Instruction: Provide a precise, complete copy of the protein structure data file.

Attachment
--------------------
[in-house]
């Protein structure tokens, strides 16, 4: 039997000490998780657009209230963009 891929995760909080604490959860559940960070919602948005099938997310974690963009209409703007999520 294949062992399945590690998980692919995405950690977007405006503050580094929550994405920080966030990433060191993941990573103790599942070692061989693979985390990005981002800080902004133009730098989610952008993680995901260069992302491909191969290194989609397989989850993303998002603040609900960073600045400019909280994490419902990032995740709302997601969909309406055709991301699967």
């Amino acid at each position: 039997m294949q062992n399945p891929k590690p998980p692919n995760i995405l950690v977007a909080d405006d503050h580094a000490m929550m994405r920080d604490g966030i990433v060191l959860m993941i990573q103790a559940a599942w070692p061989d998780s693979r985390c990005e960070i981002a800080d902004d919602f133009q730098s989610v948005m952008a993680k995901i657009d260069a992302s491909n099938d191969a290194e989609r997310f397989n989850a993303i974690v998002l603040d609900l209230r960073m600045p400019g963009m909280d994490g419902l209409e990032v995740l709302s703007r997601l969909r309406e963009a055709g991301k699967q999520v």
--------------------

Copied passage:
[in-house]
């Protein structure tokens, strides 16, 4: 039997000490998780657009209230963009 891929995760909080604490959860559940960070919602948005099938997310974690963009209409703007999520 294949062992399945590690998980692919995405950690977007405006503050580094929550994405920080966030990433060191993941990573103790599942070692061989693979985390990005981002800080902004133009730098989610952008993680995901260069992302491909191969290194989609397989989850993303998002603040609900960073600045400019909280994490419902990032995740709302997601969909309406055709991301699967």
């Amino acid at each position: 039997m294949q062992n399945p891929k590690p998980p692919n995760i995405l950690v977007a909080d405006d503050h580094a000490m929550m994405r920080d604490g966030i990433v060191l959860m993941i990573q103790a559940a599942w070692p061989d998780s693979r985390c990005e960070i981002a800080d902004d919602f133009q730098s989610v948005m952008a993680k995901i657009d260069a992302s491909n099938d191969a290194e989609r997310f397989n989850a993303i974690v998002l603040d609900l209230r960073m600045p400019g963009m909280d994490g419902l209409e990032v995740l709302s703007r997601l969909r309406e963009a055709g991301k699967q999520v």